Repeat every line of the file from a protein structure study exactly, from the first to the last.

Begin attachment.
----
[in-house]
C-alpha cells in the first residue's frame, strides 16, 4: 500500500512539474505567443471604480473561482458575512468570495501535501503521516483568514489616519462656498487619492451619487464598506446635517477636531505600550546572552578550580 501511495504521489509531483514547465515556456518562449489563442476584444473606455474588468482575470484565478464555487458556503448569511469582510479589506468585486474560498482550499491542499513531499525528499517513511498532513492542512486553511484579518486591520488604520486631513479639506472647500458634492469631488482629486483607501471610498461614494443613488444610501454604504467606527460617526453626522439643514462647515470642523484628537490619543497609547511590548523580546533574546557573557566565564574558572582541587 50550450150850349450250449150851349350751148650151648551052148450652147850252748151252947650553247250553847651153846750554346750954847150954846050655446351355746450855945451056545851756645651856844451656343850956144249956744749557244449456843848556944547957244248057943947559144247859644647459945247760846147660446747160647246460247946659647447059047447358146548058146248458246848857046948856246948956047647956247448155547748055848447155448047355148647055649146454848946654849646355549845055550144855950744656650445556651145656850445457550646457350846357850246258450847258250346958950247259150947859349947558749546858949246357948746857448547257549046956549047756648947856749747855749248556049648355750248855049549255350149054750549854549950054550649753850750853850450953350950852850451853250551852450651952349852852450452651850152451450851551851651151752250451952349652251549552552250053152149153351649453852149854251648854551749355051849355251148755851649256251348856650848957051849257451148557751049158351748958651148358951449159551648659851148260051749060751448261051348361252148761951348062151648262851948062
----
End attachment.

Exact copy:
[in-house]
C-alpha cells in the first residue's frame, strides 16, 4: 500500500512539474505567443471604480473561482458575512468570495501535501503521516483568514489616519462656498487619492451619487464598506446635517477636531505600550546572552578550580 501511495504521489509531483514547465515556456518562449489563442476584444473606455474588468482575470484565478464555487458556503448569511469582510479589506468585486474560498482550499491542499513531499525528499517513511498532513492542512486553511484579518486591520488604520486631513479639506472647500458634492469631488482629486483607501471610498461614494443613488444610501454604504467606527460617526453626522439643514462647515470642523484628537490619543497609547511590548523580546533574546557573557566565564574558572582541587 50550450150850349450250449150851349350751148650151648551052148450652147850252748151252947650553247250553847651153846750554346750954847150954846050655446351355746450855945451056545851756645651856844451656343850956144249956744749557244449456843848556944547957244248057943947559144247859644647459945247760846147660446747160647246460247946659647447059047447358146548058146248458246848857046948856246948956047647956247448155547748055848447155448047355148647055649146454848946654849646355549845055550144855950744656650445556651145656850445457550646457350846357850246258450847258250346958950247259150947859349947558749546858949246357948746857448547257549046956549047756648947856749747855749248556049648355750248855049549255350149054750549854549950054550649753850750853850450953350950852850451853250551852450651952349852852450452651850152451450851551851651151752250451952349652251549552552250053152149153351649453852149854251648854551749355051849355251148755851649256251348856650848957051849257451148557751049158351748958651148358951449159551648659851148260051749060751448261051348361252148761951348062151648262851948062